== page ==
Mixed Media

Mixed Media, Sunday 17 January 2016

I finished watching season 1 of Jessica Jones on Netflix this week. I thought Daredevil was pretty dark and gritty, but Jessica Jones tops it handily. It takes as its core theme the question of how people live with themselves after bad things have happened to them, and after they themselves have done bad things. It mines classic noir tropes with an occasional twist of humour, but it’s rarely more than a wry smile. I was impressed by how un-stereotypically the character arcs of some of the supporting cast played out. Kilgrave is a sociopathic mind-controller, and the series never lets you forget the trail of devastation a villian like that will leave in his wake.

I loved it as a show in its own right, and I loved the tight integration with other characters in the Marvel Cinematic Universe. We live in a world of media franchises and crossovers. This week’s episode of the Imaginary Worlds podcast is about the Tommy Westphall universe spawned by the 1980s TV show St. Elsewhere. In the very last episode of St. Elsewhere it was revealed that the whole show had actually taken place in Tommy’s imagination. But because the show had been linked to many other shows through crossover appearances, does that imply that those other shows also took place in Tommy’s head?

It struck me as interesting how the Marvel Cinematic Universe makes use of real places like New York, and so can easily place shows like Daredevil and Jessica Jones in a very realistic contemporary setting, whereas DC’s properties take place in fictional places like Metropolis, Gotham, and Star(ling) City. I wonder how this influences the writers and producers? I can see how audiences could make a stronger emotional connection with places they know, while writers and producers can take more liberties with imaginary cities.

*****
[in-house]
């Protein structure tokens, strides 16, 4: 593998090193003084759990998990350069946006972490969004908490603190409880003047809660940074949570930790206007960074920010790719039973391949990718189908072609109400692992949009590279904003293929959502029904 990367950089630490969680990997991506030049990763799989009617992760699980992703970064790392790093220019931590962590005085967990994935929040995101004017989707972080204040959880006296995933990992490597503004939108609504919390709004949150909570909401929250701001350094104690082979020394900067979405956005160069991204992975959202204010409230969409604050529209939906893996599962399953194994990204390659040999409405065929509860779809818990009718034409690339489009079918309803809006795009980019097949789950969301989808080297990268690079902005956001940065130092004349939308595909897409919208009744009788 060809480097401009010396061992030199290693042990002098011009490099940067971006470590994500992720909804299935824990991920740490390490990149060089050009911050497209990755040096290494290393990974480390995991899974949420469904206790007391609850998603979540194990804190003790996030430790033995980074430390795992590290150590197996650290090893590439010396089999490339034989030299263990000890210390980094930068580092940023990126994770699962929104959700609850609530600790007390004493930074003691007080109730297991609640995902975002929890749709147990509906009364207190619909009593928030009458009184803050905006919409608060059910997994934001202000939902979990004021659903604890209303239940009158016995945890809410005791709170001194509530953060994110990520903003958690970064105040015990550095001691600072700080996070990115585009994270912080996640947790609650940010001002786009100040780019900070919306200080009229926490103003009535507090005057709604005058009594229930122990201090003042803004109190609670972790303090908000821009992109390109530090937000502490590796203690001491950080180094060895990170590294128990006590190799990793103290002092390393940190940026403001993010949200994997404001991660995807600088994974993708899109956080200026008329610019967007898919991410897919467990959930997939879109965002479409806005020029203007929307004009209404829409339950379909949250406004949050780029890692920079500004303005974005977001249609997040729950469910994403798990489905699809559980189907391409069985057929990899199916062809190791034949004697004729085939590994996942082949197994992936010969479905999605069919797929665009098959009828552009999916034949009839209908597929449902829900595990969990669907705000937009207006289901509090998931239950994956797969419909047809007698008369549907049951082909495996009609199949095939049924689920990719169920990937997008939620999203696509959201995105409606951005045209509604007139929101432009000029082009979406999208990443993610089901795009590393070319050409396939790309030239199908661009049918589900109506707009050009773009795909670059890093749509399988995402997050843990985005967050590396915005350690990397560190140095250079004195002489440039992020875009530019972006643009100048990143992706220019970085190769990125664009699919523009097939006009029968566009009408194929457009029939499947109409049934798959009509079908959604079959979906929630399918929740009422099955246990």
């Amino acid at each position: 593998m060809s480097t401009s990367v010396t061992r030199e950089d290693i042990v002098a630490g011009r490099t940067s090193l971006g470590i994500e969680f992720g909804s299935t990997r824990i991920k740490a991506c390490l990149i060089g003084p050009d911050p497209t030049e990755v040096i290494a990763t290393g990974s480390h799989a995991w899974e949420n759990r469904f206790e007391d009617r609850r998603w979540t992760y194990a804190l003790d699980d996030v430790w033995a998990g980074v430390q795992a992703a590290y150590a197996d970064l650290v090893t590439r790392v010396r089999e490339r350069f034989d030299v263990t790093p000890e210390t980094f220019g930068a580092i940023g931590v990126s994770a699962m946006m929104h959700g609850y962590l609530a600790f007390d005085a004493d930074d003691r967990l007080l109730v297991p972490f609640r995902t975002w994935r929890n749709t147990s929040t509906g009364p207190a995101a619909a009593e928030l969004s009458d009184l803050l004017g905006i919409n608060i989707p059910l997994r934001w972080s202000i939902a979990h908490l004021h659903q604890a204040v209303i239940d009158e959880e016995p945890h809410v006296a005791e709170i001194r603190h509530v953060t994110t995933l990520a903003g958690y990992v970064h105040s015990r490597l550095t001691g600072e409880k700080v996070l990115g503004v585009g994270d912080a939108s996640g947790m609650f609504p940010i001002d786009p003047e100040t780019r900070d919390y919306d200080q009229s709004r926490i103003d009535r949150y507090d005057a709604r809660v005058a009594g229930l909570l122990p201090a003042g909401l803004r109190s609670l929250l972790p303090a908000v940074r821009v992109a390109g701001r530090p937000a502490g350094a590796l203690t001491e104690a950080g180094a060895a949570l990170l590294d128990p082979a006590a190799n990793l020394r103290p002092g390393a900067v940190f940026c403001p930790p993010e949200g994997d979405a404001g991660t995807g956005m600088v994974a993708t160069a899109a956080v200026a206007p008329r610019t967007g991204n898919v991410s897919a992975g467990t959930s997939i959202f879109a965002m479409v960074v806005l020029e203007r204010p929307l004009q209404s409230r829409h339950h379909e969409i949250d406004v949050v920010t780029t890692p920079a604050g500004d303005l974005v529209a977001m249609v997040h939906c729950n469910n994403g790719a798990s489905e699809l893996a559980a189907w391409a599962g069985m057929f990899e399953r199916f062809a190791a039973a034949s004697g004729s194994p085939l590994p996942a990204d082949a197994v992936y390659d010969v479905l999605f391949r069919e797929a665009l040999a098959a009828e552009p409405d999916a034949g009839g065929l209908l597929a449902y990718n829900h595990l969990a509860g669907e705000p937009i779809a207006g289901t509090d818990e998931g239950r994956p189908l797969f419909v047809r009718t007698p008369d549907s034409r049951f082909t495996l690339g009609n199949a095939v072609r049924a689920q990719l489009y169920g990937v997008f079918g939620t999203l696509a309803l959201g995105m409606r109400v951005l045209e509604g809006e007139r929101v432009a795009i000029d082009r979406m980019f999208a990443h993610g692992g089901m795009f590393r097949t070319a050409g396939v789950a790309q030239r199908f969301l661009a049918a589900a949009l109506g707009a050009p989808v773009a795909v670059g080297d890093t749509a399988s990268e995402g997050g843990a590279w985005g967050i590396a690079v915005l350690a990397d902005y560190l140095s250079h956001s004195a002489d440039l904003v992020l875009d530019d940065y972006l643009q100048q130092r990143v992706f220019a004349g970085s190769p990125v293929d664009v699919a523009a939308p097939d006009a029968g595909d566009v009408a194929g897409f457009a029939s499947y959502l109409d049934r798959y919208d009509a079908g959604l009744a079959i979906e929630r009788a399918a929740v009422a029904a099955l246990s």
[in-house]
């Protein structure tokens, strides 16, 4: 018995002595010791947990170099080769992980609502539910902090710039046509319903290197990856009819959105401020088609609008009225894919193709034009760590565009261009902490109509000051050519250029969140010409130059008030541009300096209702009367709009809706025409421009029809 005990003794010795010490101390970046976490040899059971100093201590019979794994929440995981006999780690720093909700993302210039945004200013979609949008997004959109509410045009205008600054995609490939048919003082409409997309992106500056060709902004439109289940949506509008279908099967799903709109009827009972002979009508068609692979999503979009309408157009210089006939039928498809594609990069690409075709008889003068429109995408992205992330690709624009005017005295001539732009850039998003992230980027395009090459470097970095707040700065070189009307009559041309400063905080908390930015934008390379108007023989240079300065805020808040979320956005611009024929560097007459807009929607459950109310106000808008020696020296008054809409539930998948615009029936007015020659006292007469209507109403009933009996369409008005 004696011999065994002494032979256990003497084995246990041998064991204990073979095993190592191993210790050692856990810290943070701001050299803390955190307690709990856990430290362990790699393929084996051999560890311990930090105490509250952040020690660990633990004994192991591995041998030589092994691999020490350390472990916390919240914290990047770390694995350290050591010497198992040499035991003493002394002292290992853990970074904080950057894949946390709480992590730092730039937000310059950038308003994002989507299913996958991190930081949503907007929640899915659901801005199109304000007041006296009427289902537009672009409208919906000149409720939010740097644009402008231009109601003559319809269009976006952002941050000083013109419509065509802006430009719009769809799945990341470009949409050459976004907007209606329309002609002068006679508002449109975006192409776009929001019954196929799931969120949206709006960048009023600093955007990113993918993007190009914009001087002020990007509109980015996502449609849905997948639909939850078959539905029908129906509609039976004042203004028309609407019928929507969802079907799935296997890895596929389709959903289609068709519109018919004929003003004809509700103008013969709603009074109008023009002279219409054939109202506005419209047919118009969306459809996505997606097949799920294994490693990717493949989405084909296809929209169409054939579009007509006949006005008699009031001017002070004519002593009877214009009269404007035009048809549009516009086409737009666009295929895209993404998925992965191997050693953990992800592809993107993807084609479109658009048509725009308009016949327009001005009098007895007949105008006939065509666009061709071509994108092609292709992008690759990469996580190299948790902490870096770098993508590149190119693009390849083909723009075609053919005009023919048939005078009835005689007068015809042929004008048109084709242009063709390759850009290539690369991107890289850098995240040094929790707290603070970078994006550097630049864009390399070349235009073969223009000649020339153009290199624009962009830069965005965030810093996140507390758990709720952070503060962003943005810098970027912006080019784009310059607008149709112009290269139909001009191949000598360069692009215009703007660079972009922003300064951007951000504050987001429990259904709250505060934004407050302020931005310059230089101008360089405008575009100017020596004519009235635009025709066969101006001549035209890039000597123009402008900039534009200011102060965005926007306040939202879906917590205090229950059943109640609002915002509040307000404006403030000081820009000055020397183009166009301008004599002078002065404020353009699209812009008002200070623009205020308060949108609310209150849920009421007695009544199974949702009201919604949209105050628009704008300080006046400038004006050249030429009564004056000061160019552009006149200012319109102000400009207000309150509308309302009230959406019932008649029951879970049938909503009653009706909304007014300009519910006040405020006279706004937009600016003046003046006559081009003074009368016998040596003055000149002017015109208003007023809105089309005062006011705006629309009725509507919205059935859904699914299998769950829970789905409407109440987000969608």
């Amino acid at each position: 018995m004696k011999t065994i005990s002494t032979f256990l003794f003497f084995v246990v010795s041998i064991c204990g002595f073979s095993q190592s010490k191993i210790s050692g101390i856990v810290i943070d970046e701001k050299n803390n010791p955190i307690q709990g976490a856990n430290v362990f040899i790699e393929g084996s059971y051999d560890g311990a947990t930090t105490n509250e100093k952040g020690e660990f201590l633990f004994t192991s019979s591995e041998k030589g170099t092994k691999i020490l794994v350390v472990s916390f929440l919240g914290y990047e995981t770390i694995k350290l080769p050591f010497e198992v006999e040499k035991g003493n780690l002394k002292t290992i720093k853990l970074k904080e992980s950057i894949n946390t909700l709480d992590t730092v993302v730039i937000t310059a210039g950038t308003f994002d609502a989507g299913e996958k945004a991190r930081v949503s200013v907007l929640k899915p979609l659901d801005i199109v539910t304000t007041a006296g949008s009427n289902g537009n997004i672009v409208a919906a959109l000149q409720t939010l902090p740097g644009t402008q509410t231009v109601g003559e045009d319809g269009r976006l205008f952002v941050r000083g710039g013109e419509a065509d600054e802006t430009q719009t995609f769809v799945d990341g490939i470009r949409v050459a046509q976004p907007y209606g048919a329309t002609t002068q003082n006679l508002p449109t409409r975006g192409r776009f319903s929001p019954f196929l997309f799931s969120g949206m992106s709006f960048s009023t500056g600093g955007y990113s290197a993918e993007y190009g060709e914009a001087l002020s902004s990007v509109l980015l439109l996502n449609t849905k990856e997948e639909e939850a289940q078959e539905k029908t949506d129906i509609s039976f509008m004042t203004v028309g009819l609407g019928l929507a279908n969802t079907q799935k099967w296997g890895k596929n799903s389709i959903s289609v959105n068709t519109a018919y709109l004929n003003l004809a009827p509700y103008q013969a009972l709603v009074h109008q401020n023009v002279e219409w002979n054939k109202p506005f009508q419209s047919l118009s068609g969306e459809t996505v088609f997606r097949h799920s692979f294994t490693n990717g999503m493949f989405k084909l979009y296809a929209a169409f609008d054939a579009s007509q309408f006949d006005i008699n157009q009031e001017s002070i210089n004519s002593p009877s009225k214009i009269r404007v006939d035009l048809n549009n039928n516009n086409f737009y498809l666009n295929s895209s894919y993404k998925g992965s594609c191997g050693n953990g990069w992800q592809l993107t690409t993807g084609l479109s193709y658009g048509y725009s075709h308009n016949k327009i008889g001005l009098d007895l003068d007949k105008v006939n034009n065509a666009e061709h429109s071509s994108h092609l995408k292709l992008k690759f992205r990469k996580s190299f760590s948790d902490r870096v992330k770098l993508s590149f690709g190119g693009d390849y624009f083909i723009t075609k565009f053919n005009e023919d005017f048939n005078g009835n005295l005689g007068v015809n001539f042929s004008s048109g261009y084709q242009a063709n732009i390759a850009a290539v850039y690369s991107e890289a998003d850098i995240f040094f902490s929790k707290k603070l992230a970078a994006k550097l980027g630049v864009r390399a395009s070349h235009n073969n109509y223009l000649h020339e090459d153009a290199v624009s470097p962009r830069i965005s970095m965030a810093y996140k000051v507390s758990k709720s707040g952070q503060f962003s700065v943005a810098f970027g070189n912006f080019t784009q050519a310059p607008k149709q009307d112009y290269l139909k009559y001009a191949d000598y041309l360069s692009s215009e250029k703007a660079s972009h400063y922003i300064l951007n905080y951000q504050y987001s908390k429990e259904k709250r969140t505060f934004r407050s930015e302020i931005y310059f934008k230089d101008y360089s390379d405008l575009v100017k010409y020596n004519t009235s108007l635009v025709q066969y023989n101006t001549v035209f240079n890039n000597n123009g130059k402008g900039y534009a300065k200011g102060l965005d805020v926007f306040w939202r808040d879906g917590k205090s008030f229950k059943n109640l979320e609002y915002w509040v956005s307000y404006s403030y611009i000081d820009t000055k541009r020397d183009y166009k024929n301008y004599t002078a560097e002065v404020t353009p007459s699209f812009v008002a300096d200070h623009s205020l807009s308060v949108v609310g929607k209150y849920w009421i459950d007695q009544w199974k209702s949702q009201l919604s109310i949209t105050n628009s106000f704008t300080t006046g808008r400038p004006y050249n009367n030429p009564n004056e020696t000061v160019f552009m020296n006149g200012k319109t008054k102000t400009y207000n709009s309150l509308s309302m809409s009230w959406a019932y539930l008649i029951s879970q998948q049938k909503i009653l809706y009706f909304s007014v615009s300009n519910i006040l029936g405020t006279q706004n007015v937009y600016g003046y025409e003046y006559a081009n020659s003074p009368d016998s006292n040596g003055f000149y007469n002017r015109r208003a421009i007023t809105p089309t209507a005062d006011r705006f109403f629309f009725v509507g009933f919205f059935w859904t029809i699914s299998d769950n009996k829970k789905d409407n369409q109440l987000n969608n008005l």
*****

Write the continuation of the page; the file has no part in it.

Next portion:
Most of all, watching Jessica Jones made me want more shows like that. Specifically, I think it would be a perfect fit for Matt Fraction and David Aja’s down-to-earth interpretation of Hawkeye. Except…in Avengers: Age of Ultron Marvel decided to give Clint Barton a white-bread family out in the country. It would be hard now to place him in a run-down apartment in New York with a string of ex-wives to his name. Pity.

Last weekend I finally made time to listen to the Hamilton cast album. It’s excellent. Not something I’d listen to all day on repeat, but I’d definitely go and see the show, if tickets could be had for less than the price of a modest used car.

Something I could (and will) listen to all day is Bleached. They’re playing Bitterzoet in May, and it looks like my Indiestadpas should get me to see them for free, if I can figure out how to get on the guest list without signing up for Facebook.


  • I don’t remember how I came across it, but Spartan looked like something for me: Val Kilmer (whom I’ve always enjoyed watching since Thunderheart) and a shades-of-grey covert agent plot that doesn’t rely on stunts and explosions. It’s a very satisfying thriller, and I liked it a lot.
  • I missed Sicario in the cinema last year (most of my cinema time in 2015 was with Fiona), and I was looking forward to catching up with it. It’s far more than a conventional law-enforcement against drug dealers thriller. The world of borderless action against criminals who show themselves as capable of boundless ambition and cruelty is…disturbing. This is exactly what FBI agent Kate Macy (played by Emily Blunt) has to come to terms with. She has her eyes opened to a new world. Part of her is attracted to the idea of making a difference, and part of her is repulsed by the ease with which the supposed good guys can abandon the rule of law. She can’t unsee any of it, and she can’t unexperience the horrors to which she is exposed. Will it corrupt her, or will she stick to her principles? What is she willing to stand up for, and what is she willing to let slide? It’s an ambiguous, thoughtful, and powerful film.